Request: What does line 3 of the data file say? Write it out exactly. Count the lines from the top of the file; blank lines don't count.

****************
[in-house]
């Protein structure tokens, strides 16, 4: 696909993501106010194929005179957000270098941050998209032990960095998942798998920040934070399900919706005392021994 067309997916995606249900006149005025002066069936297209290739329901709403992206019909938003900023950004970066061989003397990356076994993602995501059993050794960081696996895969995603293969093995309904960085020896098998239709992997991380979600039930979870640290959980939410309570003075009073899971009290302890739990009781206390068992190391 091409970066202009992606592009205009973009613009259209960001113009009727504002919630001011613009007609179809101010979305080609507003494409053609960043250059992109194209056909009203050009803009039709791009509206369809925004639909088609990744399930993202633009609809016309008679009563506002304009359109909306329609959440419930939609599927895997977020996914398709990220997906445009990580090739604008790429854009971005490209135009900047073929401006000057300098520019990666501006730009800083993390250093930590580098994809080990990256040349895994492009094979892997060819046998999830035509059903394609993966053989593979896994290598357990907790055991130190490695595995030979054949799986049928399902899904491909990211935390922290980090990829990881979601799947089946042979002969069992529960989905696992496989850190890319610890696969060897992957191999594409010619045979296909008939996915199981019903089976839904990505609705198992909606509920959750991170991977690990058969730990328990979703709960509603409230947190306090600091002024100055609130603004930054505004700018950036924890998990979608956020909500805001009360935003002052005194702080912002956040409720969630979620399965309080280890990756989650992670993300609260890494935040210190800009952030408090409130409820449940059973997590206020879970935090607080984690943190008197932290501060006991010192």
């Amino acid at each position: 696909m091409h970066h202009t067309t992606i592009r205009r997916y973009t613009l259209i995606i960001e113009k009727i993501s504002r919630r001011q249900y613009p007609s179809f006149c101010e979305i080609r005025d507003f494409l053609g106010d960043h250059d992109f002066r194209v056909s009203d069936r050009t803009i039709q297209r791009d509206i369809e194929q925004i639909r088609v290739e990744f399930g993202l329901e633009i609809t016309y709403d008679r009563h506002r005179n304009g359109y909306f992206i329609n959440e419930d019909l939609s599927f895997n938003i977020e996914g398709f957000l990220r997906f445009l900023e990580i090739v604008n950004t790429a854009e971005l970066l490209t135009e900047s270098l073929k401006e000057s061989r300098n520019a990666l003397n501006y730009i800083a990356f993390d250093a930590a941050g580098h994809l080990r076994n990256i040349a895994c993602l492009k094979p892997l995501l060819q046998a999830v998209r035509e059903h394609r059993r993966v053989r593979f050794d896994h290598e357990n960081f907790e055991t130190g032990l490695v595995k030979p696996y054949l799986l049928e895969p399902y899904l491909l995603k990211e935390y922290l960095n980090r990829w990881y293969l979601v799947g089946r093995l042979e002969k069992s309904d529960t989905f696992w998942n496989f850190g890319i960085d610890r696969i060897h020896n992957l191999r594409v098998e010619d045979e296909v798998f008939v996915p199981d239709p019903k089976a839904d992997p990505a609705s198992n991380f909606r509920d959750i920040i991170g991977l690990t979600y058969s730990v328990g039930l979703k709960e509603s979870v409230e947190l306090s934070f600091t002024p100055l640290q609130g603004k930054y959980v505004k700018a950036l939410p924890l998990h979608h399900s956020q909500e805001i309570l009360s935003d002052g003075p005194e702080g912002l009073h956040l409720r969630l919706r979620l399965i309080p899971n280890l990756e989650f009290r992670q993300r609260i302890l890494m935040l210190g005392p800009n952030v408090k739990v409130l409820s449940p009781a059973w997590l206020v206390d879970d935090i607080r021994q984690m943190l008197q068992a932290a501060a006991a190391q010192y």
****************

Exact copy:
């Amino acid at each position: 696909m091409h970066h202009t067309t992606i592009r205009r997916y973009t613009l259209i995606i960001e113009k009727i993501s504002r919630r001011q249900y613009p007609s179809f006149c101010e979305i080609r005025d507003f494409l053609g106010d960043h250059d992109f002066r194209v056909s009203d069936r050009t803009i039709q297209r791009d509206i369809e194929q925004i639909r088609v290739e990744f399930g993202l329901e633009i609809t016309y709403d008679r009563h506002r005179n304009g359109y909306f992206i329609n959440e419930d019909l939609s599927f895997n938003i977020e996914g398709f957000l990220r997906f445009l900023e990580i090739v604008n950004t790429a854009e971005l970066l490209t135009e900047s270098l073929k401006e000057s061989r300098n520019a990666l003397n501006y730009i800083a990356f993390d250093a930590a941050g580098h994809l080990r076994n990256i040349a895994c993602l492009k094979p892997l995501l060819q046998a999830v998209r035509e059903h394609r059993r993966v053989r593979f050794d896994h290598e357990n960081f907790e055991t130190g032990l490695v595995k030979p696996y054949l799986l049928e895969p399902y899904l491909l995603k990211e935390y922290l960095n980090r990829w990881y293969l979601v799947g089946r093995l042979e002969k069992s309904d529960t989905f696992w998942n496989f850190g890319i960085d610890r696969i060897h020896n992957l191999r594409v098998e010619d045979e296909v798998f008939v996915p199981d239709p019903k089976a839904d992997p990505a609705s198992n991380f909606r509920d959750i920040i991170g991977l690990t979600y058969s730990v328990g039930l979703k709960e509603s979870v409230e947190l306090s934070f600091t002024p100055l640290q609130g603004k930054y959980v505004k700018a950036l939410p924890l998990h979608h399900s956020q909500e805001i309570l009360s935003d002052g003075p005194e702080g912002l009073h956040l409720r969630l919706r979620l399965i309080p899971n280890l990756e989650f009290r992670q993300r609260i302890l890494m935040l210190g005392p800009n952030v408090k739990v409130l409820s449940p009781a059973w997590l206020v206390d879970d935090i607080r021994q984690m943190l008197q068992a932290a501060a006991a190391q010192y």